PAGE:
Healthwatch 16: Kim Campbell Talks Alzheimer’s and Caregiving

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SCRANTON -- An event focusing on Alzheimers and caregivers of those who have the disease, is happening Thursday night in Scranton and it features a famous name who knows first-hand.

Kim Campbell is the widow of Grammy-Award-winning musician Glen Campbell, who died this summer.

Ahead of the event, she shared her story.

A 2014 documentary called "Glen Campbell: I'll Be Me" gave people an intimate look inside the life of the country music legend. He decided with his family to detail his final tour, after a devasting diagnosis of Alzheimer's disease back in 2011.

Now, a little more than two months after Glen's death, Kim isn't behind the camera, she's out in front, meeting others who have been in her position.

"We really want to conquer this disease that affects 5.6 million people and 15 million caregivers here in the U.S. alone," said Kim Campbell.

Kim Campbell is in Scranton for an event called "Alzheimer's and Caregiving: An Evening with Kim Campbell" which is Thursday evening at the Scranton Cultural Center.

She stopped by Newswatch 16 to talk about her husband and about her experience as his caregiver once he was diagnosed with Alzheimer's disease. Something at first, she says, just didn't sink in.

He was a popular, successful, Grammy-award winning artist and she says his first symptoms were what they assumed were typical aging symptoms such as depression and anxiety, and forgetfulness.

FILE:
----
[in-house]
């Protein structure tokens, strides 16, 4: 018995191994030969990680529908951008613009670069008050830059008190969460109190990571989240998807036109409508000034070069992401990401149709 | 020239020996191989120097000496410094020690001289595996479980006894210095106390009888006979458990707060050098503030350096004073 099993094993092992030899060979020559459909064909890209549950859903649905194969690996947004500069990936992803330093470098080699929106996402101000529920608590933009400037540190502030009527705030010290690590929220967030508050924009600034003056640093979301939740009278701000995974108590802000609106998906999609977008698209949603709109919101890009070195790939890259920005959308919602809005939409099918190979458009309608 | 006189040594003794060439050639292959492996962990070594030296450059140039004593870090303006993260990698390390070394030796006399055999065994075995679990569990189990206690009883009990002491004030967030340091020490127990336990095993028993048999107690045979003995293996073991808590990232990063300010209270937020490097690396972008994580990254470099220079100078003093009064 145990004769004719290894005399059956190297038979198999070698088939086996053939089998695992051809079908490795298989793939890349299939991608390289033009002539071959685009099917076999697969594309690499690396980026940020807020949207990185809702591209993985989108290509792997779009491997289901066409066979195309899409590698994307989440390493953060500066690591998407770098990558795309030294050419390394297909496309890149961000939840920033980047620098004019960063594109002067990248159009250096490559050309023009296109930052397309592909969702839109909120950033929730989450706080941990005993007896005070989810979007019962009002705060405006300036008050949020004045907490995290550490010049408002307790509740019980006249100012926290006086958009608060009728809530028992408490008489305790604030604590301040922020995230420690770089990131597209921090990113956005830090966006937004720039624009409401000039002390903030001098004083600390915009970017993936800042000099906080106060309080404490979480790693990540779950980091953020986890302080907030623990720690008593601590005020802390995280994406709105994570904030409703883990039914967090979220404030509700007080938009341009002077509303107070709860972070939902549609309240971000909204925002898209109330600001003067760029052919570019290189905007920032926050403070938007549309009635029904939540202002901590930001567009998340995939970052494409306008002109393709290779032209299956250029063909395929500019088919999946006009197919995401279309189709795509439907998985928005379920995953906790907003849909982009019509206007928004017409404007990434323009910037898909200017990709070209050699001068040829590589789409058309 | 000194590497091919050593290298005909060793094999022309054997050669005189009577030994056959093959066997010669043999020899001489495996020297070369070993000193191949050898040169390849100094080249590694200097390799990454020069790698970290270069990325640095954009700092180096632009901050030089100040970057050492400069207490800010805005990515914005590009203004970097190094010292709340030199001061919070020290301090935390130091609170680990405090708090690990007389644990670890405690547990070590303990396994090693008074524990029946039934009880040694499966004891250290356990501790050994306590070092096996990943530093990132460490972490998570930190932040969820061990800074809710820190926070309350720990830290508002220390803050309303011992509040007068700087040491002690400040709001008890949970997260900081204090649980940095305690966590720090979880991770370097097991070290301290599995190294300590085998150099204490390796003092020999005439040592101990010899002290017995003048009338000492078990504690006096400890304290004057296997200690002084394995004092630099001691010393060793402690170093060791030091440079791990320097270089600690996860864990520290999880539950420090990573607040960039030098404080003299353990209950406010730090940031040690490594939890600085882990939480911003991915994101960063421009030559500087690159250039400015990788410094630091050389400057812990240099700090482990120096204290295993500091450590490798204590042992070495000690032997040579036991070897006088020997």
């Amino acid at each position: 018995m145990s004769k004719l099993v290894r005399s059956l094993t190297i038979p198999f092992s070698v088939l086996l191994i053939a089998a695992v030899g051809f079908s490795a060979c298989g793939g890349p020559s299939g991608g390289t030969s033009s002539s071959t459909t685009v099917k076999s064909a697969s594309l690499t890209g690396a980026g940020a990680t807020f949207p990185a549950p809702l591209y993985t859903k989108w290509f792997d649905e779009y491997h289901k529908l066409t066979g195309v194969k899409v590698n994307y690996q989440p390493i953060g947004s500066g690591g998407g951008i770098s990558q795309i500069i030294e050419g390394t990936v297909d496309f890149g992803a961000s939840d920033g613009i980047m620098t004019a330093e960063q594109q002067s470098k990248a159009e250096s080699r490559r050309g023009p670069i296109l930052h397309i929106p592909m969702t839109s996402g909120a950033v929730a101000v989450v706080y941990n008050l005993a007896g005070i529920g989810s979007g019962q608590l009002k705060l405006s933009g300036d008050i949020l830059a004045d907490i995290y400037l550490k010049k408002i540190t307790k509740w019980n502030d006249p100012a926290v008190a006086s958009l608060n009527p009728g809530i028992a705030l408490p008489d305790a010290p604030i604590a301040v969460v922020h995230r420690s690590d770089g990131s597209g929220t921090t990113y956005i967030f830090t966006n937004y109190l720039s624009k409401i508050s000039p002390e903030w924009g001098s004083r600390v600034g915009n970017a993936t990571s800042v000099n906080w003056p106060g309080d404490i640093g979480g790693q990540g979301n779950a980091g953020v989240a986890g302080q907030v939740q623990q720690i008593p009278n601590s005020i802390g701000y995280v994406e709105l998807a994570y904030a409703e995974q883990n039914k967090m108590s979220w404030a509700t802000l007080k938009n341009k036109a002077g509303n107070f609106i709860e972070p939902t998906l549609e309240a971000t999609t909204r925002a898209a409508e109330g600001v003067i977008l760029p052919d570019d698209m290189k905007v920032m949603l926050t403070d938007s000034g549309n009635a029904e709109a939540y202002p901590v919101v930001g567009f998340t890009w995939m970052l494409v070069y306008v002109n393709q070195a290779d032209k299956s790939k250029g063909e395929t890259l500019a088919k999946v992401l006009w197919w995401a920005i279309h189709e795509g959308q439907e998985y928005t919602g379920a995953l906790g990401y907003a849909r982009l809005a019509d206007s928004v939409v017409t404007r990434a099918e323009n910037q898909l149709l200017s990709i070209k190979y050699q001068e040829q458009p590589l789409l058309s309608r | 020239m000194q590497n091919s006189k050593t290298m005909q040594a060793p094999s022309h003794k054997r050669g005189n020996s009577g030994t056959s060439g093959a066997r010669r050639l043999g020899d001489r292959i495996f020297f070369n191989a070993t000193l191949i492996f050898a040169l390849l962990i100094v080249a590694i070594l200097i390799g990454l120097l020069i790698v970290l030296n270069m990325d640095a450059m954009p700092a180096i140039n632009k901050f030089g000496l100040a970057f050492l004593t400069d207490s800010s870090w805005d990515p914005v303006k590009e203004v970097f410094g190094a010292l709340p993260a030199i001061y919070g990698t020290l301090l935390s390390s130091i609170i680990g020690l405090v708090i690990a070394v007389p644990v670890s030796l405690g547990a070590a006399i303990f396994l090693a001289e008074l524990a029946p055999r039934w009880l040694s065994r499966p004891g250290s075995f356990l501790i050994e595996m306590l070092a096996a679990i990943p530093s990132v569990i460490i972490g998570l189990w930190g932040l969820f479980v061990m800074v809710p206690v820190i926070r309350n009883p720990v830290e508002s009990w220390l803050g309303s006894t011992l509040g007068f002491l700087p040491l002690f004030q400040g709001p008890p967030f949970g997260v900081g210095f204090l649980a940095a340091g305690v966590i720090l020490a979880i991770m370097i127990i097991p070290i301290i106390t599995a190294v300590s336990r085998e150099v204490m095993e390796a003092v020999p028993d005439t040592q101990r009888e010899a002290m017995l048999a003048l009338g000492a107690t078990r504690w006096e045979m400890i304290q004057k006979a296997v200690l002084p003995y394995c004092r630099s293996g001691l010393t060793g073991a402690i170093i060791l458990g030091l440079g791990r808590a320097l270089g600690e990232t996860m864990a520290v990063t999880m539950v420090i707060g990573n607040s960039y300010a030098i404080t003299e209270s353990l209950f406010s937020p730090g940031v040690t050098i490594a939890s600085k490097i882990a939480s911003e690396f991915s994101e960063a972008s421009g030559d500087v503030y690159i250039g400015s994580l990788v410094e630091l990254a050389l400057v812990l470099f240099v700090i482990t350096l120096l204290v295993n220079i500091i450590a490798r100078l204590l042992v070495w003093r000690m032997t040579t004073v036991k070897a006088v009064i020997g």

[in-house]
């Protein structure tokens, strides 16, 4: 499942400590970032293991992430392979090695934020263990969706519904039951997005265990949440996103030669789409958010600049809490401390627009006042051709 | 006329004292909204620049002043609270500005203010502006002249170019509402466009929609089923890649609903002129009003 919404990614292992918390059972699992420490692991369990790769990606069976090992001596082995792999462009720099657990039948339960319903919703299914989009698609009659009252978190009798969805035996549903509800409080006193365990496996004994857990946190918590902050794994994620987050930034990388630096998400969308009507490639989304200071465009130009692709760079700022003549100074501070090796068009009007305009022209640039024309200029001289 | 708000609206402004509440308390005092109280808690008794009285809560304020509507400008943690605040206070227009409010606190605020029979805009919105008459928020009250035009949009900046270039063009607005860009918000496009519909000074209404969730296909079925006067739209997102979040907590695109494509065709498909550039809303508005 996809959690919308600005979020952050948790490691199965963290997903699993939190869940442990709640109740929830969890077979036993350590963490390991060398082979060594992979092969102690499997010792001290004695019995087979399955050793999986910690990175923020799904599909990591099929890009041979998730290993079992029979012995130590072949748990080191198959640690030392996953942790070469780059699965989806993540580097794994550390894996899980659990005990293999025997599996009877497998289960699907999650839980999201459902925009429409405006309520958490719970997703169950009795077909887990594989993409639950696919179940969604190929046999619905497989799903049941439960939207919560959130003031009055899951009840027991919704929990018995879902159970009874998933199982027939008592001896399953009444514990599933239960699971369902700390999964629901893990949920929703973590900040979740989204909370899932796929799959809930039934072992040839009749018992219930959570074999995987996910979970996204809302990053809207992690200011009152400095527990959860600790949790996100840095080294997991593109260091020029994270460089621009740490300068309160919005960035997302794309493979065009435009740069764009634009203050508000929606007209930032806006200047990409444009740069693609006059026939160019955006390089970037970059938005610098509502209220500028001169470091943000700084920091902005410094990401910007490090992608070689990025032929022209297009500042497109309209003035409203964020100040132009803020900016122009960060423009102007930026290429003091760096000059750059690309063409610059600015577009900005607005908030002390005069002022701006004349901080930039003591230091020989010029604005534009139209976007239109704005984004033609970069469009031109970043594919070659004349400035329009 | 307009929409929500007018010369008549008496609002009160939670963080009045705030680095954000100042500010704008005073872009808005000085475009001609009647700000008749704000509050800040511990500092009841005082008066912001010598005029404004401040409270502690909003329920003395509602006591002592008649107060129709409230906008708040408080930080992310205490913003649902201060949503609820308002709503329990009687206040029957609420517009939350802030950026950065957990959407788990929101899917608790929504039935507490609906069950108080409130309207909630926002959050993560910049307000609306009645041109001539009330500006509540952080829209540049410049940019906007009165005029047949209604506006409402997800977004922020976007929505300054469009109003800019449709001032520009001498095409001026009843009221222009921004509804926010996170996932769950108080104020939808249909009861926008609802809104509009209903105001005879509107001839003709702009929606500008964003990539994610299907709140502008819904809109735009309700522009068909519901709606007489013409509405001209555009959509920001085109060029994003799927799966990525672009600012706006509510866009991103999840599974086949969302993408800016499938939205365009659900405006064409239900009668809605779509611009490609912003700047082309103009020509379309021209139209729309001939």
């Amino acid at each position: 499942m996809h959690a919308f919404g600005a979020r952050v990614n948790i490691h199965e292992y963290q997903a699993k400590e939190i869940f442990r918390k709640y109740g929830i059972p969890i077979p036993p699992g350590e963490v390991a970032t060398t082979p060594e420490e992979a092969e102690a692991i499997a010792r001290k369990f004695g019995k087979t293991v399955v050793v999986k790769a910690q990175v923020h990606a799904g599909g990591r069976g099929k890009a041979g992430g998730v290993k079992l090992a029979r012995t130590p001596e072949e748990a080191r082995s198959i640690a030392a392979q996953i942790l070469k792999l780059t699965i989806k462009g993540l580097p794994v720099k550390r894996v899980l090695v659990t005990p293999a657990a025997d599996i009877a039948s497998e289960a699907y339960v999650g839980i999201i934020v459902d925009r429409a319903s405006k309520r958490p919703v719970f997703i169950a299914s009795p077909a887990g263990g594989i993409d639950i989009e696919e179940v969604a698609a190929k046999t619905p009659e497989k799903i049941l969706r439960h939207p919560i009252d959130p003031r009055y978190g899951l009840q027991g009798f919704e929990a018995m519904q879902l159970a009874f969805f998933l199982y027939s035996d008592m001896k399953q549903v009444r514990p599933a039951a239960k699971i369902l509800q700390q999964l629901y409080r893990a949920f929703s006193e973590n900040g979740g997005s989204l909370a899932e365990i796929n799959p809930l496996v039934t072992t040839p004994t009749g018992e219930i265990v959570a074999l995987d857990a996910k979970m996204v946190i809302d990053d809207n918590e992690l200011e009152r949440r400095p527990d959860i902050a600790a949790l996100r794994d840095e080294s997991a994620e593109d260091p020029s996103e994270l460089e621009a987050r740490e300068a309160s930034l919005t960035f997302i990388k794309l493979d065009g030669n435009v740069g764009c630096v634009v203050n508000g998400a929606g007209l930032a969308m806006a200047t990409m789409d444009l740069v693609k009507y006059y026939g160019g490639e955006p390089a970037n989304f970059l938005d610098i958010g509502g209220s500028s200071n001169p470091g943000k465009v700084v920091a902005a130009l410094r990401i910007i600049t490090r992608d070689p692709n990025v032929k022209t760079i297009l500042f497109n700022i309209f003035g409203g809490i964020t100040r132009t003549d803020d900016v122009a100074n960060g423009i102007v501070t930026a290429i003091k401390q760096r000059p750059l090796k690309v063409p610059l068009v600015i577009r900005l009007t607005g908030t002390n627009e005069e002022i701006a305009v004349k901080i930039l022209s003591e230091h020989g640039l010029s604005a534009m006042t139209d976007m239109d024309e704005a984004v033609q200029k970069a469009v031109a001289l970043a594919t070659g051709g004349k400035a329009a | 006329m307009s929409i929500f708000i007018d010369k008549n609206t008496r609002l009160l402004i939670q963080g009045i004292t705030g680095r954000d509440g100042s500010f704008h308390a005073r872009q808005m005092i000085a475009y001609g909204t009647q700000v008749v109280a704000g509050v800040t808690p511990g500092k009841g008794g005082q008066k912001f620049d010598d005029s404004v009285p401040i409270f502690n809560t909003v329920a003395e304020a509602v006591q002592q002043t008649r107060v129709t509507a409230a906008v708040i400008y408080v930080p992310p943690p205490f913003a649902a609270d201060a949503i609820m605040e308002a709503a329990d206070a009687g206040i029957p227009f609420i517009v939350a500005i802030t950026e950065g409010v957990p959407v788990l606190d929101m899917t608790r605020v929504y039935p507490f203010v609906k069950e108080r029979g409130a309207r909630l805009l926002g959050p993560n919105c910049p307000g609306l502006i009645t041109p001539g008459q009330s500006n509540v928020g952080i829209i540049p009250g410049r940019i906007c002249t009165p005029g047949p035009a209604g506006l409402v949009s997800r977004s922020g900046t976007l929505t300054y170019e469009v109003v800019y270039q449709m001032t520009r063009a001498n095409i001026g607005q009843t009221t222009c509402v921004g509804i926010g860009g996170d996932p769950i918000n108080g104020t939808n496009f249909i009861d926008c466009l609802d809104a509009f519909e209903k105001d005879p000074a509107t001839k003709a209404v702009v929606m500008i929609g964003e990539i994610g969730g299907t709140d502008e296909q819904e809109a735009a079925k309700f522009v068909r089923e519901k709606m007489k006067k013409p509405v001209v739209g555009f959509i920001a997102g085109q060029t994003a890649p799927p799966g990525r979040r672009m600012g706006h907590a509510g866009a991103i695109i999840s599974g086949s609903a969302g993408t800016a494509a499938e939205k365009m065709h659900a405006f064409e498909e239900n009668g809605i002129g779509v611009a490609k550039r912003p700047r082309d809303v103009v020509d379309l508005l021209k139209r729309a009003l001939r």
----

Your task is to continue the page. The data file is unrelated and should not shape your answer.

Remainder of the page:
"He was shadowing me everywhere I went, didn't want to be away from me, got separation anxiety, all kinds of weird stuff," said Campbell.

"I couldn't even say it! I couldn't repeat it. I couldn't fathom that I was hearing the doctor say it."

Kim says Glen had a couple of good years in the early and middle stages of the disease and notes that he never lost his sense of humor. Now that he's gone, she has ramped up her efforts when it comes to stressing the importance of early diagnosis and clinical trials.

And she has a blog called CareLiving.Org, meant to be a resource and create a community with other caregivers.

"It's good therapy for me because I connect with people around the community going through the same thing. I feel like I'm helping other people and that brings me meaning and purpose from this tragedy."

The event is Thursday night from 5:45 p.m. to 8 p.m. at the Scranton Cultural Center on North Washington Avenue in Scranton. It's sponsored by Oakwood Terrace and the Bright Focus Foundation. Admission is free.

Part of the event is a panel, which will be moderated by Newswatch 16's Jim Coles

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